Tuesday, 15 December 2009

And So We Close...

At the end of a rich conference on entangled (im)material objects, Sue Pearce does us the honor of giving the closing address.

Neuroscience, and the sciences more generally, is going to have a huge impact upon the arts in the future. Mind, that intangible thing, is a product of the brain, that 'material thing at the top of our head'. What we usually call intellect or emotion has a physical basis. Thus culture, in all its forms, is material. This has been long understood...is the thought behind it material too?

There is no distinction, Sue Pearce argues, between the immaterial and the material. This has huge social and physical implications. We are animals as physical as they. We might consider ourselves more complex - but don't forget the dolphins!

Every human has about a hundred thousand neurons in their brain, each of which can have a hundred thousand connections. These shift and change, due to the impact of the external world through our senses (each of which senses are complex in their own right), through the collation of experience. These determine our almost infinate levels of experiences.

But this is not a computer. The brain is much messier and more complex than that. Because we are all individuals made up of experiences and memories, our neurological linkages and histories are as particular as we are. It is why one and the same person is capable of good and bad, why we irrationally respond to particular things.

One of our most important ways in which we apprehend the world is through sight. Our eyes, it seems, are capable of generating seven basic patterns. These patterns are grids, spirals, zig zags...the patterns that, across time and space, all cultures recognise. It is why we are capable of understanding, to an extent, each other's art. We may have different linkages in our brains, but they work in the same way - with a little help, the worlds of others can become open to us.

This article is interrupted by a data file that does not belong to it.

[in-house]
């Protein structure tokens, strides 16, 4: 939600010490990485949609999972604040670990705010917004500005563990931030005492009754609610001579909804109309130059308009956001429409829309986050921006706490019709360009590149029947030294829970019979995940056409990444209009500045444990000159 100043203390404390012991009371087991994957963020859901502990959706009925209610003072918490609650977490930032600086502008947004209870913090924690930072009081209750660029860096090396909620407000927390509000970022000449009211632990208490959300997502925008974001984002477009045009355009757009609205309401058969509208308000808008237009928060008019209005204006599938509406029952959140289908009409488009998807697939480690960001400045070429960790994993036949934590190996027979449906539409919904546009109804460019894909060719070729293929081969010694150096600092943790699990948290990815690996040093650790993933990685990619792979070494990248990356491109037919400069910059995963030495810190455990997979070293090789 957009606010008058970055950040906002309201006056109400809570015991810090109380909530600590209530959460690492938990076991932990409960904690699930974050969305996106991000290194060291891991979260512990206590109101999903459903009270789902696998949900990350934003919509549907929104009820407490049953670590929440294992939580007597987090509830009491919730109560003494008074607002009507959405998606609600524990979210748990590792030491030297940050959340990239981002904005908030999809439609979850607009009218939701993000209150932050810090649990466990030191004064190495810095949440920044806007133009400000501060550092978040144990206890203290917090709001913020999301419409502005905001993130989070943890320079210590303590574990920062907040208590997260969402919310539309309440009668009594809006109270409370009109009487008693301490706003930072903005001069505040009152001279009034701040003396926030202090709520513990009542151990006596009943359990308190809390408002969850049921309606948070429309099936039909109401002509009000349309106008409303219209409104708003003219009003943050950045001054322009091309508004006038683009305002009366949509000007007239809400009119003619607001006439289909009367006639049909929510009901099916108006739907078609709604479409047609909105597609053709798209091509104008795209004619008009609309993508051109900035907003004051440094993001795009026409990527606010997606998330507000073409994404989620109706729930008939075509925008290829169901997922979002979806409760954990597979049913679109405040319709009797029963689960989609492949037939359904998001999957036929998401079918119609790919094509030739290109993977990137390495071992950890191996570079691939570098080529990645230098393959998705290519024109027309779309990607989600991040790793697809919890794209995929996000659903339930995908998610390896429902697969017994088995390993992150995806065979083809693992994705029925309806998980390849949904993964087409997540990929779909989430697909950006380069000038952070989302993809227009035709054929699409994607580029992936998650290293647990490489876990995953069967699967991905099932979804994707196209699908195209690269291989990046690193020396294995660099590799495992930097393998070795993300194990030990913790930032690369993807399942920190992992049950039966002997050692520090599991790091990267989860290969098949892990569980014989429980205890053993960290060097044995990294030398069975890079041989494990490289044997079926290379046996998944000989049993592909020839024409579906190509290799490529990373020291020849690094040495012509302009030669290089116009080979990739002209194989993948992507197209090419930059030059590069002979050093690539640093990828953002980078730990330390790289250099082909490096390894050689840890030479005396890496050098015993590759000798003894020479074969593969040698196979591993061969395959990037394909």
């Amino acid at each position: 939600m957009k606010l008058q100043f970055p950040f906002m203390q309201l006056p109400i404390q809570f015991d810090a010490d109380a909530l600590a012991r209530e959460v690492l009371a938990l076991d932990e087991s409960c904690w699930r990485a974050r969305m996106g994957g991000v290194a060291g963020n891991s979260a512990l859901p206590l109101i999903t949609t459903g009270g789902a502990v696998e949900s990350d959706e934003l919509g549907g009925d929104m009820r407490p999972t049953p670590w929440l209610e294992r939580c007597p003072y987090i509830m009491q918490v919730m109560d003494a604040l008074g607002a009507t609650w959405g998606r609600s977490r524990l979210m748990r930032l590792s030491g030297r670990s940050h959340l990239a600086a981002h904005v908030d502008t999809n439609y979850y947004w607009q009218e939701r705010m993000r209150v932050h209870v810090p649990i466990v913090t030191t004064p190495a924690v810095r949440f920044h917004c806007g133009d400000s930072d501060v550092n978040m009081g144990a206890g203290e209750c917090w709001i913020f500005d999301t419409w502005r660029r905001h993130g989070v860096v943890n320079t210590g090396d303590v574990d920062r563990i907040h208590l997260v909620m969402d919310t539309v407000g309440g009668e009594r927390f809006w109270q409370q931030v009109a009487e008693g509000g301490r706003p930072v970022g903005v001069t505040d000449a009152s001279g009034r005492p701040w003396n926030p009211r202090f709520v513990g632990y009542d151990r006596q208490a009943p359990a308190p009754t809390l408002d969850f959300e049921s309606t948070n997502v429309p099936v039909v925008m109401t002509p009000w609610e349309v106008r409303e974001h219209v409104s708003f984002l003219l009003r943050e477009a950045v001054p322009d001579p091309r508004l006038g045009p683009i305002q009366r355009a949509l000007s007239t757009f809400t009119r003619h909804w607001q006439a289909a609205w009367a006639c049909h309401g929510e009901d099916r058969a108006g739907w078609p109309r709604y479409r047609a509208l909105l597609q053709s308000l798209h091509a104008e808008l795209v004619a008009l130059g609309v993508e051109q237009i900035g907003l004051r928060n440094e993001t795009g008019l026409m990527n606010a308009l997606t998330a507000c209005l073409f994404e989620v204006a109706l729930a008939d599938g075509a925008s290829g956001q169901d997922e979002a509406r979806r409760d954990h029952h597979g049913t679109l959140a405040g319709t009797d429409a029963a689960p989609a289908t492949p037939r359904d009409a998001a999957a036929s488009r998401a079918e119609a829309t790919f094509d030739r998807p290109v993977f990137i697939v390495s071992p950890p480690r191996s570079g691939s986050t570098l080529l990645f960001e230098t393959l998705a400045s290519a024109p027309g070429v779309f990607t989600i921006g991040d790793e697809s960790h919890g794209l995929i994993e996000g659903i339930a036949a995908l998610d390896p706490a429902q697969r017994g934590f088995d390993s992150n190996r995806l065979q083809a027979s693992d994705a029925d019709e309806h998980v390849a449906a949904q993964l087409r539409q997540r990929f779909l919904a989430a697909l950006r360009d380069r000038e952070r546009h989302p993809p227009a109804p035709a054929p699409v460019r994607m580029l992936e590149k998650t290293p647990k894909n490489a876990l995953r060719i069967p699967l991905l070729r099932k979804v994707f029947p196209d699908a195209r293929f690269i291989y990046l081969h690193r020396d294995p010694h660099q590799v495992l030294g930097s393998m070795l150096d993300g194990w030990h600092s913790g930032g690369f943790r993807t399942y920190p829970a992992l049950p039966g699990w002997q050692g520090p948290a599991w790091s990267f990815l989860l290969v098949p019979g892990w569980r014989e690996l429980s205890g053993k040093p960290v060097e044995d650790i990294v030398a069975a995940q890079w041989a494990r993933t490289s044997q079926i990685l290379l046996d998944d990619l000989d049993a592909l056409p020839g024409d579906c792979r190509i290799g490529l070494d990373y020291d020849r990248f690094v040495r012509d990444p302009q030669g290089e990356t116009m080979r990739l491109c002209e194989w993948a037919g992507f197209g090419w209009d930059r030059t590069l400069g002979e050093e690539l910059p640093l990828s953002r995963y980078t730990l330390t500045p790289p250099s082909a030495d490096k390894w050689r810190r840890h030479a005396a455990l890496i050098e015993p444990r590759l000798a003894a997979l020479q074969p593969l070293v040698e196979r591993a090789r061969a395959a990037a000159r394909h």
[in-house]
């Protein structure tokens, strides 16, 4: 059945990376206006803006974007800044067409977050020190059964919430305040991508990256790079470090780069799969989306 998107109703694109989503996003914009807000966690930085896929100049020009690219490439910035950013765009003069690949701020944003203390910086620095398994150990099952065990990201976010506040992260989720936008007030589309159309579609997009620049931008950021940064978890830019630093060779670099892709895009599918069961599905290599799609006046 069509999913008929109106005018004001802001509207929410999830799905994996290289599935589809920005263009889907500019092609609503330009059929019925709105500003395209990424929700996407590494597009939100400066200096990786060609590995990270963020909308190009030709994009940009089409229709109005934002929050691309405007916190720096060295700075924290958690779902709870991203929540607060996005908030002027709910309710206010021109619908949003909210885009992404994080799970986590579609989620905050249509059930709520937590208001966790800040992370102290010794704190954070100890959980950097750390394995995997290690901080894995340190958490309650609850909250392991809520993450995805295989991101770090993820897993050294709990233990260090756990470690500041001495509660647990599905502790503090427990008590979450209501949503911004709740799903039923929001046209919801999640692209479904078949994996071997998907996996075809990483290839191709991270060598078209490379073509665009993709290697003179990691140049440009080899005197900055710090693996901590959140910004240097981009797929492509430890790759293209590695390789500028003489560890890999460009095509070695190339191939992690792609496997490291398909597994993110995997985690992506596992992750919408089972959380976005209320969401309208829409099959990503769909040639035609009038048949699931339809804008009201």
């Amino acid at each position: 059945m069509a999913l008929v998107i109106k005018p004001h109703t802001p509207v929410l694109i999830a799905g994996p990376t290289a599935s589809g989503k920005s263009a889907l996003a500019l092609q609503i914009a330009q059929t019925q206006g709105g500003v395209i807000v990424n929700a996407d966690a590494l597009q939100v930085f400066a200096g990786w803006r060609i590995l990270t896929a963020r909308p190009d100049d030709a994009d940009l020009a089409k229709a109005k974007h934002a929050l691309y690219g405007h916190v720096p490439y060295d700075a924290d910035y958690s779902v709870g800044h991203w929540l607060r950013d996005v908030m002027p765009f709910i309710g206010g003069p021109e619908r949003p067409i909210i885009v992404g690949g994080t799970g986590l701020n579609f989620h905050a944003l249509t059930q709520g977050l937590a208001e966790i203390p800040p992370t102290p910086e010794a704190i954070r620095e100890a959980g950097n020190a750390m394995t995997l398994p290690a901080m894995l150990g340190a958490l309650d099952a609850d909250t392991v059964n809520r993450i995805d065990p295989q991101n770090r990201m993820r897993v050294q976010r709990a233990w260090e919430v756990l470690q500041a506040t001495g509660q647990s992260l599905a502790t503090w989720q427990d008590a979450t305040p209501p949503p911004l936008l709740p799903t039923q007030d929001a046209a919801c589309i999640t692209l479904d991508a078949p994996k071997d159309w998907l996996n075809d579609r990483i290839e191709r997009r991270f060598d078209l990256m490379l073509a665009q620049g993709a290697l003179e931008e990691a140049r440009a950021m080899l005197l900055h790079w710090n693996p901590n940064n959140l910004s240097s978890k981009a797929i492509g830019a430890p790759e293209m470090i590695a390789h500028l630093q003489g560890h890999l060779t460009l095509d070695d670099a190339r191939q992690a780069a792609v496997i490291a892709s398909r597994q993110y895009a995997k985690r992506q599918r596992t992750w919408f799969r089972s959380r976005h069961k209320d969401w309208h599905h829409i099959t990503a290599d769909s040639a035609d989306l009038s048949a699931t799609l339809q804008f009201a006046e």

If we are all material, are our morals? Science is beginning to pin down where and when 'morals' began to arise. As cultures evolve (the cultures of ALL animals), co-operation for increased security shows that the material world is part and parcel of the way in which we construct our moral universe. We would stop a child reaching for a saucepan - an act which has both practical and moral aspects. But this is not bleak and deterministic materiality. We retain choices.

Beauty. There are some things which are beautiful across cultures - a nicely plaited cord, for example. It is beautiful and therefore good. It is regular, well made, satisfying.

Much work has been done on touch. As a social mechanism, it is different across societies. As you touch things, a particular area of the brain is engaged which reacts to nothing else.

But where does this leave museums in which we are seldom allowed to touch? The above being the case, there are in those institutions certain modes of information which we can never have access to. So a curator would never give an opinion on a thing without handling it.

There is related to this, a new growth of the idea that the material world can be an active agent too - or even a victim of our materiality. Some physicists are beginning to wonder if there are particles of apprehension or sensation. Is is just possible that we might find ourselves back with a material world in the place wherein we once placed the immaterial, spiritual realm?

It makes me think of stories. As in Mythago Wood, we build individual stories based on archetypes, of mythagos and images which are based in some deep part of our evolutionary past. Did myths, perhaps, always understand this on some level?

Arts and Sciences must begin to co-operate. The artist must prove the validity of their evidence to the scientist, and the scientist must show the artist how their world works. We are not either scientific or artistic creatures...we are just us. Just human. And there is something special about that.

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